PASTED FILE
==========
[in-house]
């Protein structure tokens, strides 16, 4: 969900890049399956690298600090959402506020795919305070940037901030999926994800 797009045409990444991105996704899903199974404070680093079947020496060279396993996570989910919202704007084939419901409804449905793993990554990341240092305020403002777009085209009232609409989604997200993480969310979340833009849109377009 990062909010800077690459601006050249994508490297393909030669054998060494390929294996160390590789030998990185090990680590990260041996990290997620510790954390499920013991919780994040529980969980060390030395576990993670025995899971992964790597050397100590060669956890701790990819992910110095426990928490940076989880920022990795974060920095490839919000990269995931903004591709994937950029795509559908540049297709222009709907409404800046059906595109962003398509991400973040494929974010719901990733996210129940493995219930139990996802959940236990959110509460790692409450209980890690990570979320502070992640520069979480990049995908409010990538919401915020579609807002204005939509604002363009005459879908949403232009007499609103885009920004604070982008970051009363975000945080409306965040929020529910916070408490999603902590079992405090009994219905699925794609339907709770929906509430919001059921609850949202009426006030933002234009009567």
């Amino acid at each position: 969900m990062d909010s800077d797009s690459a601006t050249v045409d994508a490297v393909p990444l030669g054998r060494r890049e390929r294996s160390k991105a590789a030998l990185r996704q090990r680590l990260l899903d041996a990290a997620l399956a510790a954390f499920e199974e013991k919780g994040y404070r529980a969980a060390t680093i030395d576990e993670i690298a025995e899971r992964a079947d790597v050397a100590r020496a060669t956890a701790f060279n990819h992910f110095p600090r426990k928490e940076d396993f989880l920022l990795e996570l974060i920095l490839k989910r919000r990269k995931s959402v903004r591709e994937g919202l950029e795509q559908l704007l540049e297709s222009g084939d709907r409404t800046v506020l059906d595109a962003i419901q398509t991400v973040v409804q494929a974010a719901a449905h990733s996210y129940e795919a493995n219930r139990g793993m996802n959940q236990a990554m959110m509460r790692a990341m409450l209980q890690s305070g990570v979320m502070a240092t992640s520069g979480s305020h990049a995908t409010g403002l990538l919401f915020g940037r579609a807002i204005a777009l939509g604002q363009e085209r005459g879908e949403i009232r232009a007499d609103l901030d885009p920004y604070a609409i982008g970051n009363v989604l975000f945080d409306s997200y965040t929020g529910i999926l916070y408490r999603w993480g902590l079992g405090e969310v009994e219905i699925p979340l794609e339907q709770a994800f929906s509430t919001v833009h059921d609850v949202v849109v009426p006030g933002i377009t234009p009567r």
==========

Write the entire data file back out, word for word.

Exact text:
[in-house]
């Protein structure tokens, strides 16, 4: 969900890049399956690298600090959402506020795919305070940037901030999926994800 797009045409990444991105996704899903199974404070680093079947020496060279396993996570989910919202704007084939419901409804449905793993990554990341240092305020403002777009085209009232609409989604997200993480969310979340833009849109377009 990062909010800077690459601006050249994508490297393909030669054998060494390929294996160390590789030998990185090990680590990260041996990290997620510790954390499920013991919780994040529980969980060390030395576990993670025995899971992964790597050397100590060669956890701790990819992910110095426990928490940076989880920022990795974060920095490839919000990269995931903004591709994937950029795509559908540049297709222009709907409404800046059906595109962003398509991400973040494929974010719901990733996210129940493995219930139990996802959940236990959110509460790692409450209980890690990570979320502070992640520069979480990049995908409010990538919401915020579609807002204005939509604002363009005459879908949403232009007499609103885009920004604070982008970051009363975000945080409306965040929020529910916070408490999603902590079992405090009994219905699925794609339907709770929906509430919001059921609850949202009426006030933002234009009567």
């Amino acid at each position: 969900m990062d909010s800077d797009s690459a601006t050249v045409d994508a490297v393909p990444l030669g054998r060494r890049e390929r294996s160390k991105a590789a030998l990185r996704q090990r680590l990260l899903d041996a990290a997620l399956a510790a954390f499920e199974e013991k919780g994040y404070r529980a969980a060390t680093i030395d576990e993670i690298a025995e899971r992964a079947d790597v050397a100590r020496a060669t956890a701790f060279n990819h992910f110095p600090r426990k928490e940076d396993f989880l920022l990795e996570l974060i920095l490839k989910r919000r990269k995931s959402v903004r591709e994937g919202l950029e795509q559908l704007l540049e297709s222009g084939d709907r409404t800046v506020l059906d595109a962003i419901q398509t991400v973040v409804q494929a974010a719901a449905h990733s996210y129940e795919a493995n219930r139990g793993m996802n959940q236990a990554m959110m509460r790692a990341m409450l209980q890690s305070g990570v979320m502070a240092t992640s520069g979480s305020h990049a995908t409010g403002l990538l919401f915020g940037r579609a807002i204005a777009l939509g604002q363009e085209r005459g879908e949403i009232r232009a007499d609103l901030d885009p920004y604070a609409i982008g970051n009363v989604l975000f945080d409306s997200y965040t929020g529910i999926l916070y408490r999603w993480g902590l079992g405090e969310v009994e219905i699925p979340l794609e339907q709770a994800f929906s509430t919001v833009h059921d609850v949202v849109v009426p006030g933002i377009t234009p009567r």